Copenhagen Interpretation

How would you rank the following priorities for making the planet a better place?

* A major improvement in health in poor countries, saving millions of lives each year

* Substantial progress in reducing the rate of climate change, preventing large-scale species extinctions and other environmental damage

* New and improved advertisements for consumer goods

You don’t have to be Bjorn Lomborg to agree that, given the choice, improvements in health should get top priority. And you don’t have to be Vance Packard to think that the benefits of advertising, if they are positive at all, are trivial in relation to the first two choices.

In fact, however, countries in the developed world currently allocate about 1 per cent of its income to the advertising industry (this excludes the cost of the TV programs and so on financed out of advertising revenue), far more than to either development aid or climate change. The US, for example, spends about 0.1 per cent of GDP in development aid, and almost nothing on programs to mitigate climate change. If we were all prepared to watch the same old ads, instead of getting new ones every year, we would have enough money to finance either the proposals of the Commission on Macroeconomics and Health or a climate change mitigation program substantially more ambitious than the Kyoto protocol.

The fact that we don’t raises a couple of issues. First, our priorities are seriously screwed. We should all be making more noise, more of the time, about the need to increase development aid, as well as personally giving more than we do to aid organisations. I don’t claim to be much better than anyone else in this respect, though I do try from time to time.

Second, comparisons of this kind are clearly tricky. Even if we all agree that too much is spent on advertising, there is no easy way, in a market or even mixed economy, of stopping firms spending money to promote their products, let alone of redirecting any savings to socially desirable ends. Similarly, and contrary to Lomborg’s implicit premise, there’s no easy way of making a trade-off in which we decide to do nothing about climate change and instead to spend the money on improving the health of the poor.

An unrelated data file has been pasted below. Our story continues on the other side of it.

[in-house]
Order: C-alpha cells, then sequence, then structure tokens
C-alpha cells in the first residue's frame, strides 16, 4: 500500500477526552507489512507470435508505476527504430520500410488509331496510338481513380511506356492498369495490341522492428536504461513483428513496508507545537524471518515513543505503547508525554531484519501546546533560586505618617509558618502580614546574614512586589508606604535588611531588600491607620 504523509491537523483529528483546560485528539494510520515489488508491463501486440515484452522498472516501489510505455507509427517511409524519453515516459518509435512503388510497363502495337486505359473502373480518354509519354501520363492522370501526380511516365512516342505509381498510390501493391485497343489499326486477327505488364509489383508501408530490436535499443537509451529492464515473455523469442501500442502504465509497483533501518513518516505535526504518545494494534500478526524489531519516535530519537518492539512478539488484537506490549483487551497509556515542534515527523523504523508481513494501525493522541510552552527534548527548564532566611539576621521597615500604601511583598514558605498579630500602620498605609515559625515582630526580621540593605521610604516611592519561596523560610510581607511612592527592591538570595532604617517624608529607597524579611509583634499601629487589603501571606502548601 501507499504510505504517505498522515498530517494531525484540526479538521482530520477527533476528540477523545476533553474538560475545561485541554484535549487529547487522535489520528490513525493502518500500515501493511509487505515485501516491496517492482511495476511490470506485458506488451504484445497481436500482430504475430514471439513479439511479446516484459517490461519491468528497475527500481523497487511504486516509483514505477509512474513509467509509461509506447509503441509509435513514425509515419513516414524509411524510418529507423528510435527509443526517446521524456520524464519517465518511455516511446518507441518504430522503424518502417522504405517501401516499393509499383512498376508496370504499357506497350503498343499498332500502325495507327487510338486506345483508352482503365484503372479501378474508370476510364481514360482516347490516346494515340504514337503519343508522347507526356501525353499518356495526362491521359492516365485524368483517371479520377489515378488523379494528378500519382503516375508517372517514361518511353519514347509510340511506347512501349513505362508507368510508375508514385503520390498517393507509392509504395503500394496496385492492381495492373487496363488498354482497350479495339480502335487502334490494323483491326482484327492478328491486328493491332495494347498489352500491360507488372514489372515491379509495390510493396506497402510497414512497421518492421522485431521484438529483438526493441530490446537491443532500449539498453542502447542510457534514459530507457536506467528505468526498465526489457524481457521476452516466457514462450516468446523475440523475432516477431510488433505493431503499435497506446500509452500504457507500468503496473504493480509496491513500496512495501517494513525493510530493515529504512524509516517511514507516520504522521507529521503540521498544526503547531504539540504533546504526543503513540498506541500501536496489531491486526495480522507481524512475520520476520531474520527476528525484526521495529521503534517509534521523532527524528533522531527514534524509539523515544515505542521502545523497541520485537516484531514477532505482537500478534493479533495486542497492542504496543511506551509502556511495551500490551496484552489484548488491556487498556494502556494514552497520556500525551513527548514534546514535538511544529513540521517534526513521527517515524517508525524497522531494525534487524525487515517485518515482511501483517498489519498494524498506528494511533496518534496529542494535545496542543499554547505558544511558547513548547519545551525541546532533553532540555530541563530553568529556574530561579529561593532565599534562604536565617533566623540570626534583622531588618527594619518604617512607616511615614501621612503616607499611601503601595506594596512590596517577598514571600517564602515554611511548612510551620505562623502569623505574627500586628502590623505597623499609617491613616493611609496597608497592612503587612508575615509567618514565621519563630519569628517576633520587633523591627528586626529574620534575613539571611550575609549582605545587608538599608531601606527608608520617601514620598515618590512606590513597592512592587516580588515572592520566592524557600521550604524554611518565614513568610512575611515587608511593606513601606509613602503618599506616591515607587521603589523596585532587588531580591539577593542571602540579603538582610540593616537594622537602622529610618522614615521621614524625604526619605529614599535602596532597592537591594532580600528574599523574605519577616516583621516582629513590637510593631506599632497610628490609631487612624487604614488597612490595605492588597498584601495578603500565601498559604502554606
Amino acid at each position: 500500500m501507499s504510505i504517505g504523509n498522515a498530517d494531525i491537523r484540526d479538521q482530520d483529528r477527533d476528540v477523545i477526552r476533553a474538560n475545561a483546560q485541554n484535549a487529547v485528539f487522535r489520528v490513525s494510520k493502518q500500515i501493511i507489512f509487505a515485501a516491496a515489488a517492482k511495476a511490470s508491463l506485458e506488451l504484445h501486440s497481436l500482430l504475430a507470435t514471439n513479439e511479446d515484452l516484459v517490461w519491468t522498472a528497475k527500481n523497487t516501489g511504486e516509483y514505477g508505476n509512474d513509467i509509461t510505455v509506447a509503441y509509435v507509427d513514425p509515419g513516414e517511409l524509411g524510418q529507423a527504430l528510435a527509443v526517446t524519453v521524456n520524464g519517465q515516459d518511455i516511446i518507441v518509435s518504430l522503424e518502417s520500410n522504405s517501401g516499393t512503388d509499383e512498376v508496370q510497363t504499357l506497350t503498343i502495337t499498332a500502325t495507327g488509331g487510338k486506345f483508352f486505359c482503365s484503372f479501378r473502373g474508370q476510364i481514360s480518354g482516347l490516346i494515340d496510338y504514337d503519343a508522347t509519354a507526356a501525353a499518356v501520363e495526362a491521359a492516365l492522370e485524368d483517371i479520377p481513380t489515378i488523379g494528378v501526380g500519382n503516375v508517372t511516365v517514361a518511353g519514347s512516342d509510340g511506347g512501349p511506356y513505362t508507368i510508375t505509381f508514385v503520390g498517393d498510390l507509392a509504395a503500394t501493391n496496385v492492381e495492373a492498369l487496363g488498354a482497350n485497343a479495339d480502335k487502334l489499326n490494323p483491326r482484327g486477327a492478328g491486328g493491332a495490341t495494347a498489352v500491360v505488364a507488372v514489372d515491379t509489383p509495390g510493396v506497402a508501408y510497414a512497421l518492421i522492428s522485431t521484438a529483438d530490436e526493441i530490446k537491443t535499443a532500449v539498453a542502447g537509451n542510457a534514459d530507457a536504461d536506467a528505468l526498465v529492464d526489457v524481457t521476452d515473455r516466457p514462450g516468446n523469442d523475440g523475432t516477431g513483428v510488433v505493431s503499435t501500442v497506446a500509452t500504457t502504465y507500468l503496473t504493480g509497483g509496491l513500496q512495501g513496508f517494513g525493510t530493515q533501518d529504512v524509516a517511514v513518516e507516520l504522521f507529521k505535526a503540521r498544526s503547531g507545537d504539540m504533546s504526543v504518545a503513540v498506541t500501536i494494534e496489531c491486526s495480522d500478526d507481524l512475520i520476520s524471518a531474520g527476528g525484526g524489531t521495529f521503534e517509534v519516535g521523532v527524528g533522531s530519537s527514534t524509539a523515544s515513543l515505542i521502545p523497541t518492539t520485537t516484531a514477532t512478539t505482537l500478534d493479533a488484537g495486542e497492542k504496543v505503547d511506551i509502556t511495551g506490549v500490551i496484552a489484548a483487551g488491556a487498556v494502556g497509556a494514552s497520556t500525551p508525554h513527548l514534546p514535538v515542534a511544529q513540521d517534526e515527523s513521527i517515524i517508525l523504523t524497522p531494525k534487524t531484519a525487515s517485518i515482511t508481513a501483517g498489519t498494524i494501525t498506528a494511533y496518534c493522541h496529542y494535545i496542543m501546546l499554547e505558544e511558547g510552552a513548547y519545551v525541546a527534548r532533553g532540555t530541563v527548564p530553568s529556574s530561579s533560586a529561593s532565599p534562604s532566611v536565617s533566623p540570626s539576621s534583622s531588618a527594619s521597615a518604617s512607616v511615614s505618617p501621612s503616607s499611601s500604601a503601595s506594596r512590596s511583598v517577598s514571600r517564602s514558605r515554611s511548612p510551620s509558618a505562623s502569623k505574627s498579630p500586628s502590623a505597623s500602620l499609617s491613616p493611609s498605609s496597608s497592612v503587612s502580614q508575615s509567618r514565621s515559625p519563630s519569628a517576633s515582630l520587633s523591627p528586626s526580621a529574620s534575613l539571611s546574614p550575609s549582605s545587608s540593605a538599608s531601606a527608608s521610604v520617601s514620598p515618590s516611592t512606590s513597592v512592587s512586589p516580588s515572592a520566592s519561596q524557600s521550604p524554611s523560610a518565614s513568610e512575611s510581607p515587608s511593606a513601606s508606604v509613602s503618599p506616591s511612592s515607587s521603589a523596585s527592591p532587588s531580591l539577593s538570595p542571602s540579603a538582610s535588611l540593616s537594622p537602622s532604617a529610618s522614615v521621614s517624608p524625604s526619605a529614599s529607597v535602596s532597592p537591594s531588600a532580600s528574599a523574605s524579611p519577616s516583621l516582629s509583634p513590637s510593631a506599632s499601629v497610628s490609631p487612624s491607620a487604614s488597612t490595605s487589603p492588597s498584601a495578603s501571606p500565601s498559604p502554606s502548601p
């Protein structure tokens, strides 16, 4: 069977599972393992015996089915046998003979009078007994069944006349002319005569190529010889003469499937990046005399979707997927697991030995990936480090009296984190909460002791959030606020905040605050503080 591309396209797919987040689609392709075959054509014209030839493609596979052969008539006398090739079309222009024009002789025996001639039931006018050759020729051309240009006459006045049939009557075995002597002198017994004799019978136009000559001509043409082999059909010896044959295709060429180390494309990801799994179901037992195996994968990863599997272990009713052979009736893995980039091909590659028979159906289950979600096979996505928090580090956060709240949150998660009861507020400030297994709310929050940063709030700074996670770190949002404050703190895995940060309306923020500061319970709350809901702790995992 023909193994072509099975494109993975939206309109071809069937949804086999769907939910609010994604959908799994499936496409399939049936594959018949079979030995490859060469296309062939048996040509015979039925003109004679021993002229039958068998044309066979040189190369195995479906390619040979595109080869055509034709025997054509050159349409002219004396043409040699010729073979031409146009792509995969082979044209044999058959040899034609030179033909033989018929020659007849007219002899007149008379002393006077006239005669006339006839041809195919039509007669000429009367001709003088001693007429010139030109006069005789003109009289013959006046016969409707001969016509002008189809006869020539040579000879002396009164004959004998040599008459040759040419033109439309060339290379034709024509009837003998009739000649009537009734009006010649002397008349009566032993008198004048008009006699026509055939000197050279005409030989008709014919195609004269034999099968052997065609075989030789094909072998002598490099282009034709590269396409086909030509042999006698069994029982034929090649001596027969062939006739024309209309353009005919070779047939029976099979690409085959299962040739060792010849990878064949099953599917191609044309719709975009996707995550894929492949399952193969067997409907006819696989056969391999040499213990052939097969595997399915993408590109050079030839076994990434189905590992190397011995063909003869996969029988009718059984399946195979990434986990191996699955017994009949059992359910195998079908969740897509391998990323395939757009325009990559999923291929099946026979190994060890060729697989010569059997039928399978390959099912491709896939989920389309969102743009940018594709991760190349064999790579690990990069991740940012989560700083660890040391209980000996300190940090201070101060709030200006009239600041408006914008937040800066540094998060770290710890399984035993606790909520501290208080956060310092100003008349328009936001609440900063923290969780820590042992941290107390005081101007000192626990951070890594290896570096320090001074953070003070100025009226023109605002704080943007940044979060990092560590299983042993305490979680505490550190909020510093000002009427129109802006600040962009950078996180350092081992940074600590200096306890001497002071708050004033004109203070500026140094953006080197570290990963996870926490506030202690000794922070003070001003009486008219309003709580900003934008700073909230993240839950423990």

Third, given that high-priority needs are going unmet, it’s hard to reason properly about social costs and benefits. The Copenhagen Consensus exercise illustrates this. It’s quite reasonable to say that, given the choice, clean drinking water for the world’s poor should rank ahead of mitigating climate change. But is this the appropriate comparison? If Kyoto goes ahead, it won’t be financed out of aid budgets. In fact, to the extent that emissions trading is involved, poor countries will actually benefit. So the appropriate comparison is between mitigating climate change and maintaining higher levels of consumption (including the advertising that is part of that consumption) in the rich countries.

Assessing the cost-benefit issues here isn’t easy, and I doubt that the members of the Copenhagen panel have managed, in the course of five days looking at a whole range of issues, to come up with better answers than those that have been found so far. There’s no easy way of putting a monetary value on species extinctions, the loss of coral reefs and so on, and there are also tricky conceptual issues about discounting. I can only say that I would happily accept an income cut of 1 per cent if even half of the damage projected by the IPCC could be avoided (some warming is, of course, inevitable).

It would, of course, be reasonable for Lomborg, and others who’ve participated in the Copenhagen Consensus exercise to say that climate change is a second-order issue and that it is far more important to devote attention to AIDS and other health issues. Lomborg could start at home if he wanted to. Denmark has been one of the few countries in the world that gives 1 per cent of its income in development aid. But the same government that appointed Lomborg to run its Environmental Assessment Institute has also cut foreign aid repeatedly. Lomborg is a figure with a world profile who could certainly bring some pressure to bear to have these cuts reversed. If I does so, I’ll be the first to cheer him on.

10 thoughts on “Copenhagen Interpretation

  1. Oy, vey! The unfathomable logic of leftists! 😉

    John Quiggin writes, “The US, for example, spends about 0.1 per cent of GDP in development aid, and almost nothing on programs to mitigate climate change. If we were all prepared to watch the same old ads, instead of getting new ones every year,…”